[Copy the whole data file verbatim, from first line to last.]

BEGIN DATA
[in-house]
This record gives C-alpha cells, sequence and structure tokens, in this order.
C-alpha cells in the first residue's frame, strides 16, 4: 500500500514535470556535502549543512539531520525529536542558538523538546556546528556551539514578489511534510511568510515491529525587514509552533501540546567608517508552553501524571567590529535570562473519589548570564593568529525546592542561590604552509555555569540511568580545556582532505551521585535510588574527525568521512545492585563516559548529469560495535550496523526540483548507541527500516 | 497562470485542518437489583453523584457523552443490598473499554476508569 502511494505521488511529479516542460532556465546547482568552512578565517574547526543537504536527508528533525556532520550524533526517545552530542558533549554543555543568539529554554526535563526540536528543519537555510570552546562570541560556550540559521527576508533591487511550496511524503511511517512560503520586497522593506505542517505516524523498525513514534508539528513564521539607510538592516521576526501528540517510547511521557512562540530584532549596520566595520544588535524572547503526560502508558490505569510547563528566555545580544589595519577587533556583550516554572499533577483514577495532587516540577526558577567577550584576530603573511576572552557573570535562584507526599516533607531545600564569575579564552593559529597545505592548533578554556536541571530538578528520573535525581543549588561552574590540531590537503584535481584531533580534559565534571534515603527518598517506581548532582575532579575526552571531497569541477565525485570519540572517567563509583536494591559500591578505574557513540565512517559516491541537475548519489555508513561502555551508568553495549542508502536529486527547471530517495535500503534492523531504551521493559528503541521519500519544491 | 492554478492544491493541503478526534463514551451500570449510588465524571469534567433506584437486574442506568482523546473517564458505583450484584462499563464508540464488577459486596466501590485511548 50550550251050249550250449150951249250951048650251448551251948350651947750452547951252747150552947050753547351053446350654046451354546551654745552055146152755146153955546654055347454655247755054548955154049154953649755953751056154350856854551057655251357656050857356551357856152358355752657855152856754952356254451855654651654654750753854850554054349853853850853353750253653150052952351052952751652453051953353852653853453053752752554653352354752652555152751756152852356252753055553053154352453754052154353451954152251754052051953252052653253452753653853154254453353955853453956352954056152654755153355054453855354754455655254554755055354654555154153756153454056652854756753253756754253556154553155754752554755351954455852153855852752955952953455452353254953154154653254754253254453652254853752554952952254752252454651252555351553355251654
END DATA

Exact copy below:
[in-house]
This record gives C-alpha cells, sequence and structure tokens, in this order.
C-alpha cells in the first residue's frame, strides 16, 4: 500500500514535470556535502549543512539531520525529536542558538523538546556546528556551539514578489511534510511568510515491529525587514509552533501540546567608517508552553501524571567590529535570562473519589548570564593568529525546592542561590604552509555555569540511568580545556582532505551521585535510588574527525568521512545492585563516559548529469560495535550496523526540483548507541527500516 | 497562470485542518437489583453523584457523552443490598473499554476508569 502511494505521488511529479516542460532556465546547482568552512578565517574547526543537504536527508528533525556532520550524533526517545552530542558533549554543555543568539529554554526535563526540536528543519537555510570552546562570541560556550540559521527576508533591487511550496511524503511511517512560503520586497522593506505542517505516524523498525513514534508539528513564521539607510538592516521576526501528540517510547511521557512562540530584532549596520566595520544588535524572547503526560502508558490505569510547563528566555545580544589595519577587533556583550516554572499533577483514577495532587516540577526558577567577550584576530603573511576572552557573570535562584507526599516533607531545600564569575579564552593559529597545505592548533578554556536541571530538578528520573535525581543549588561552574590540531590537503584535481584531533580534559565534571534515603527518598517506581548532582575532579575526552571531497569541477565525485570519540572517567563509583536494591559500591578505574557513540565512517559516491541537475548519489555508513561502555551508568553495549542508502536529486527547471530517495535500503534492523531504551521493559528503541521519500519544491 | 492554478492544491493541503478526534463514551451500570449510588465524571469534567433506584437486574442506568482523546473517564458505583450484584462499563464508540464488577459486596466501590485511548 50550550251050249550250449150951249250951048650251448551251948350651947750452547951252747150552947050753547351053446350654046451354546551654745552055146152755146153955546654055347454655247755054548955154049154953649755953751056154350856854551057655251357656050857356551357856152358355752657855152856754952356254451855654651654654750753854850554054349853853850853353750253653150052952351052952751652453051953353852653853453053752752554653352354752652555152751756152852356252753055553053154352453754052154353451954152251754052051953252052653253452753653853154254453353955853453956352954056152654755153355054453855354754455655254554755055354654555154153756153454056652854756753253756754253556154553155754752554755351954455852153855852752955952953455452353254953154154653254754253254453652254853752554952952254752252454651252555351553355251654